Langue maternelle, langue ancestral: un paradoxe linguistique
AbstractThis article deals with the implications of Aboriginal communicative norms and interaction patterns on the development of linguistic competence in Aboriginal students, with special attention to the behavioral norm of noninterference in their interactions with others. More specifically, this paper argues that many Aboriginal students for whom English is their mother tongue find themselves in a similar situation as ESL learners insofar as they communicate and interact in ways that are consistent with their ancestral language. Drawing on ethnographic research with Aboriginal communities, this article outlines the sociolinguistic difficulties that many Aboriginal people encounter in their relationships with dominant culture researchers as well as teachers. This article stresses the need to recognize the development of dual linguistic competence in Aboriginal students, thereby contributing to their educational success.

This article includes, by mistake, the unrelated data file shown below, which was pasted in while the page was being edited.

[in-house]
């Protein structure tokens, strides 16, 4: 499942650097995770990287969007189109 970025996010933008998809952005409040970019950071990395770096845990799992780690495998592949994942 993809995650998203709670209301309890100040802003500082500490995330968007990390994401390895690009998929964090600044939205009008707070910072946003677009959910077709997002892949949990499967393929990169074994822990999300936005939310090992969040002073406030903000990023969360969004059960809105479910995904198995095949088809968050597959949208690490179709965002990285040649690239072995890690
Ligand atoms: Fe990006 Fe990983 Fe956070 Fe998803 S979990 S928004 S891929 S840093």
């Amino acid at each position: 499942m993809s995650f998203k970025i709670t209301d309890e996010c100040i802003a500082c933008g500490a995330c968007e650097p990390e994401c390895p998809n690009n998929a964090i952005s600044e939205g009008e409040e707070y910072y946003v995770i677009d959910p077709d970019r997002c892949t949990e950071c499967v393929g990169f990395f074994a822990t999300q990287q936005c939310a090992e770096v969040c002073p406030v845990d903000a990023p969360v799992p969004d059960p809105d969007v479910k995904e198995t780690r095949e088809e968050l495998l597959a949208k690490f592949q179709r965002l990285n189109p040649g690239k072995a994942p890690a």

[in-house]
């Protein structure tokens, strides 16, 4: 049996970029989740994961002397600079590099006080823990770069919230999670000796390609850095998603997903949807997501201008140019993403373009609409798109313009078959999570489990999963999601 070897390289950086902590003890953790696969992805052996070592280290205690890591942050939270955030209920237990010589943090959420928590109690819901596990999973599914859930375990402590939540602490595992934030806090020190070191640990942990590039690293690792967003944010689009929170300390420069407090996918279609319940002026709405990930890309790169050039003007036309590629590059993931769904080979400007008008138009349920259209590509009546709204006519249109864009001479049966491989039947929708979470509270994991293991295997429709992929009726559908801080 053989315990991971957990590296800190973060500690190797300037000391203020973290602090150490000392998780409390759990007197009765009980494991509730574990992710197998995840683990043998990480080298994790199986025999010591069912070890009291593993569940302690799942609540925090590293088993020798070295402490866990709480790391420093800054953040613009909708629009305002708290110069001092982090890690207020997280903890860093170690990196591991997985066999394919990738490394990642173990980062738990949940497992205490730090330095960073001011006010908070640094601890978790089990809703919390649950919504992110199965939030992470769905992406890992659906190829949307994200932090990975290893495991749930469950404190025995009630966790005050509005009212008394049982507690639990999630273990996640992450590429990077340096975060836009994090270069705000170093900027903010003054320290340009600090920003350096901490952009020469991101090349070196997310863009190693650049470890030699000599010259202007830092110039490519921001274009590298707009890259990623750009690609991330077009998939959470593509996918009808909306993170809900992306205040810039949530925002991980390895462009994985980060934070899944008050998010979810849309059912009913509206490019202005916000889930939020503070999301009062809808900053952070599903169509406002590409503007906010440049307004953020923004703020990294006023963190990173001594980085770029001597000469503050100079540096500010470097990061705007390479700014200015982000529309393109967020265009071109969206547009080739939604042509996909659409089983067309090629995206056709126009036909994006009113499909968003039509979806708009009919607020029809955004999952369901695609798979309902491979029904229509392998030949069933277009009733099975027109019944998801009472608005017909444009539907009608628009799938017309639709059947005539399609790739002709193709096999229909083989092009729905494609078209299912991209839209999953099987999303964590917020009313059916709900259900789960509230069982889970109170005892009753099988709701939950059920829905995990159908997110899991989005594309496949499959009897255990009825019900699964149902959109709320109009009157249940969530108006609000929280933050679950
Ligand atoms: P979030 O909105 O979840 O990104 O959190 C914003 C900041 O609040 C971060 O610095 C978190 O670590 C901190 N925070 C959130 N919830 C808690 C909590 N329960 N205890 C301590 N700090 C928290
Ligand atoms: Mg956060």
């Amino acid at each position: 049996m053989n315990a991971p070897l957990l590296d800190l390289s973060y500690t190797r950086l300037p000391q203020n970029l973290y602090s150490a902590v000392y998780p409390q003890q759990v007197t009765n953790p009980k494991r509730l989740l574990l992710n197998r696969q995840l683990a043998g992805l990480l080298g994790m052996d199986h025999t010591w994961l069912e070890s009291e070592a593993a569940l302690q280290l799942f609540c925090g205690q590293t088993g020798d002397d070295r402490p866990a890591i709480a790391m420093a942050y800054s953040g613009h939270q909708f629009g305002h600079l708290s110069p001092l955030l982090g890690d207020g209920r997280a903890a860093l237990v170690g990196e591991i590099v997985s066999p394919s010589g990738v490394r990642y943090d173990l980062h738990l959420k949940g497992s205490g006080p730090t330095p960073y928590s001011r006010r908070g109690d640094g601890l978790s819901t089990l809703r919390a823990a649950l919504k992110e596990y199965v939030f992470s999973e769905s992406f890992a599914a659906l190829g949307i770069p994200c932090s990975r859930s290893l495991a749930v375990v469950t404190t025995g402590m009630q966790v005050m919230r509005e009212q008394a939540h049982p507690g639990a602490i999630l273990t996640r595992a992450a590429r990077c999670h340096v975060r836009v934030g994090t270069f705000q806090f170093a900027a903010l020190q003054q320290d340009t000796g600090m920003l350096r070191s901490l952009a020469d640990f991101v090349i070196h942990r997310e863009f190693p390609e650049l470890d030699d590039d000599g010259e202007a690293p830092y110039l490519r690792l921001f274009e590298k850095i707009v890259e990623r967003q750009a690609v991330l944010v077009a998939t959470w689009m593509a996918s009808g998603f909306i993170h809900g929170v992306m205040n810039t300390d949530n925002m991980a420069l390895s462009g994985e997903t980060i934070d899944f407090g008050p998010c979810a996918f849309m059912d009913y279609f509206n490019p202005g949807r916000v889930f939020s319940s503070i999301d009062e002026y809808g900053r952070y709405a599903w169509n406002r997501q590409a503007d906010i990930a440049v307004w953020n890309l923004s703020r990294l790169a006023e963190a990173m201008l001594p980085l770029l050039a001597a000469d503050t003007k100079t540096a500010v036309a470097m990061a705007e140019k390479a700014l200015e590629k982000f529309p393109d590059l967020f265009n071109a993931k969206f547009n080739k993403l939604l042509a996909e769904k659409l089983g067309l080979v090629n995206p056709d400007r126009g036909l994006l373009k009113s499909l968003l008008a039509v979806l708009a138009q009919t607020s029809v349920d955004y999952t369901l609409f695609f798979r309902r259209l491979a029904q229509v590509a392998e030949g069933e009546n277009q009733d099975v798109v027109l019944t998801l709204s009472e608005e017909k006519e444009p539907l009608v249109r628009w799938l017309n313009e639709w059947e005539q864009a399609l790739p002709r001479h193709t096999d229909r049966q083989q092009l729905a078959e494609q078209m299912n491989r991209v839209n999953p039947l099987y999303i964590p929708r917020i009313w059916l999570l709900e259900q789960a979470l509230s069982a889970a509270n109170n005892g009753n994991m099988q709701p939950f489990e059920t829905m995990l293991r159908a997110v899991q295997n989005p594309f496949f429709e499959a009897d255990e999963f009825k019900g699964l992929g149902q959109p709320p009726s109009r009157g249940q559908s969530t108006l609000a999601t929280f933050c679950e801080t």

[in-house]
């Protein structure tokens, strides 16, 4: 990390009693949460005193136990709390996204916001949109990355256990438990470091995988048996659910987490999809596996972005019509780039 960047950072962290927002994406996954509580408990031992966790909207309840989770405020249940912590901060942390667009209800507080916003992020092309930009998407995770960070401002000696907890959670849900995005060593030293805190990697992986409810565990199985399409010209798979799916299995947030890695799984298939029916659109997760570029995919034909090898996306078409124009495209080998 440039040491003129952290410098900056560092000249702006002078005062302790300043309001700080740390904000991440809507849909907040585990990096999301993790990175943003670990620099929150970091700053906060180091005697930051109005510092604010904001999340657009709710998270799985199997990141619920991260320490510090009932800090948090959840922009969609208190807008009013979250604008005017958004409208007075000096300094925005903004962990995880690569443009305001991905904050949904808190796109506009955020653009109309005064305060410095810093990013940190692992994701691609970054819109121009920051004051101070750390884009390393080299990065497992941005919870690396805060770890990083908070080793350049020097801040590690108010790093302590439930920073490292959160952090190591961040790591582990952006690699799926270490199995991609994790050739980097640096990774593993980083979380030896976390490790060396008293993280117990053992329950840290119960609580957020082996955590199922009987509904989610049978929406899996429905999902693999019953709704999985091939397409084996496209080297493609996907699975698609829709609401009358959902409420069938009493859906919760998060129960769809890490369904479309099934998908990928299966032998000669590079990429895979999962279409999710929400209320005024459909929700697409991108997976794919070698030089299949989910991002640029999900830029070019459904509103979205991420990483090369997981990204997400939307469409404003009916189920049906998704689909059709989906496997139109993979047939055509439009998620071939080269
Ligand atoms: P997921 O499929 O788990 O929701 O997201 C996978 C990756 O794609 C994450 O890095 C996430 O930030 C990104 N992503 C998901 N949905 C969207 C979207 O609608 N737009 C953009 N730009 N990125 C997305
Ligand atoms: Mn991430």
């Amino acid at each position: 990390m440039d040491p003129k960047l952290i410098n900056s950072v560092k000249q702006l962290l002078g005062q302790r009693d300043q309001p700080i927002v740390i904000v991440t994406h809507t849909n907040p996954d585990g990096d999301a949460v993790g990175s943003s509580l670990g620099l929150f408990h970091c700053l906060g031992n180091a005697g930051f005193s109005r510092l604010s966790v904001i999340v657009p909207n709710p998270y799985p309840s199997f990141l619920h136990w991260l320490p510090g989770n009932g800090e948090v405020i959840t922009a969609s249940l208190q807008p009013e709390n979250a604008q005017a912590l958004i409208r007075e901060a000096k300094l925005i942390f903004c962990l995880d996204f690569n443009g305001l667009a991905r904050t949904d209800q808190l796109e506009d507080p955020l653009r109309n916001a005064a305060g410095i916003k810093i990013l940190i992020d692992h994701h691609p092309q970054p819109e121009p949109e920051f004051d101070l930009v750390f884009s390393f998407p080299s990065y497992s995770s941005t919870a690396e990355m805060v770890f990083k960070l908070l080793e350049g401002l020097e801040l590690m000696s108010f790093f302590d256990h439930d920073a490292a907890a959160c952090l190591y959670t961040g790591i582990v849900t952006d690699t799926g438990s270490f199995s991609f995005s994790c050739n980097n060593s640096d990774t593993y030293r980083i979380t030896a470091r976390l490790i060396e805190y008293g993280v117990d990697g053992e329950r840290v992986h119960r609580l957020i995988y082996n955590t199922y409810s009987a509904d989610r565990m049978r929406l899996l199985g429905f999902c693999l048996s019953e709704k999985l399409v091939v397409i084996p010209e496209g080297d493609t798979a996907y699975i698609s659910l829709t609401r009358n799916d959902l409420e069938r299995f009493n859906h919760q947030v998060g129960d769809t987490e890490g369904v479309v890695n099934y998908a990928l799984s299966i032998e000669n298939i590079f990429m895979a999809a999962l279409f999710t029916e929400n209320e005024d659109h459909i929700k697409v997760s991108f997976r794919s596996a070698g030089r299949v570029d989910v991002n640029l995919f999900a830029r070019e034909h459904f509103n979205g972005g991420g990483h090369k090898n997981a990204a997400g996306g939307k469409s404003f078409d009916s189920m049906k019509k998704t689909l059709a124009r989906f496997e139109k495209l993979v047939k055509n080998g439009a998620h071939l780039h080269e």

How to Cite
Piquemal, N. . . . . . . . . . . (2001). Langue maternelle, langue ancestral: un paradoxe linguistique. TESL Canada Journal, 18(2), 97–107. https://doi.org/10.18806/tesl.v18i2.913